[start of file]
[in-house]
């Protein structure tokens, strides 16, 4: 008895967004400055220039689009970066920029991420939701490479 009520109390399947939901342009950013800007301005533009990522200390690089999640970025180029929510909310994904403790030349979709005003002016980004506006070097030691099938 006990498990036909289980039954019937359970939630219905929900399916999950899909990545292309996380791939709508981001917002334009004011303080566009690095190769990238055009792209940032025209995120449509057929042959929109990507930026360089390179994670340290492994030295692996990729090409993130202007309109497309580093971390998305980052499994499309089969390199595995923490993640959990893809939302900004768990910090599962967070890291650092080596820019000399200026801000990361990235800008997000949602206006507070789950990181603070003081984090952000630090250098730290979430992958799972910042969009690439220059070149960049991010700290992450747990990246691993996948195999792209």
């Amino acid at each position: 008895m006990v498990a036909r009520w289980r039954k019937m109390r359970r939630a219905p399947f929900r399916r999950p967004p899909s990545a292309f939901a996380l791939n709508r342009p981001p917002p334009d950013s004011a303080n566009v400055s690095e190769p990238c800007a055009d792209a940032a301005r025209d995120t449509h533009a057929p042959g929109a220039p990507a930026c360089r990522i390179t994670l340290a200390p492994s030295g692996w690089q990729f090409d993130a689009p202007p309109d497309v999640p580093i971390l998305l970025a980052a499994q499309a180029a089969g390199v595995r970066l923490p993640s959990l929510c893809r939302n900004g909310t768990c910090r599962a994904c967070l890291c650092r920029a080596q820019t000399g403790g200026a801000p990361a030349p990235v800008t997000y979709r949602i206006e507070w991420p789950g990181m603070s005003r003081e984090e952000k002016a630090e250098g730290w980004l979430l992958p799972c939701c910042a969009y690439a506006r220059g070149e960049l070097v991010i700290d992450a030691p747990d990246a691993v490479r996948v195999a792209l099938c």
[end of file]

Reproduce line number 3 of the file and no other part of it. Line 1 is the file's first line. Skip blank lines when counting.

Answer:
């Amino acid at each position: 008895m006990v498990a036909r009520w289980r039954k019937m109390r359970r939630a219905p399947f929900r399916r999950p967004p899909s990545a292309f939901a996380l791939n709508r342009p981001p917002p334009d950013s004011a303080n566009v400055s690095e190769p990238c800007a055009d792209a940032a301005r025209d995120t449509h533009a057929p042959g929109a220039p990507a930026c360089r990522i390179t994670l340290a200390p492994s030295g692996w690089q990729f090409d993130a689009p202007p309109d497309v999640p580093i971390l998305l970025a980052a499994q499309a180029a089969g390199v595995r970066l923490p993640s959990l929510c893809r939302n900004g909310t768990c910090r599962a994904c967070l890291c650092r920029a080596q820019t000399g403790g200026a801000p990361a030349p990235v800008t997000y979709r949602i206006e507070w991420p789950g990181m603070s005003r003081e984090e952000k002016a630090e250098g730290w980004l979430l992958p799972c939701c910042a969009y690439a506006r220059g070149e960049l070097v991010i700290d992450a030691p747990d990246a691993v490479r996948v195999a792209l099938c």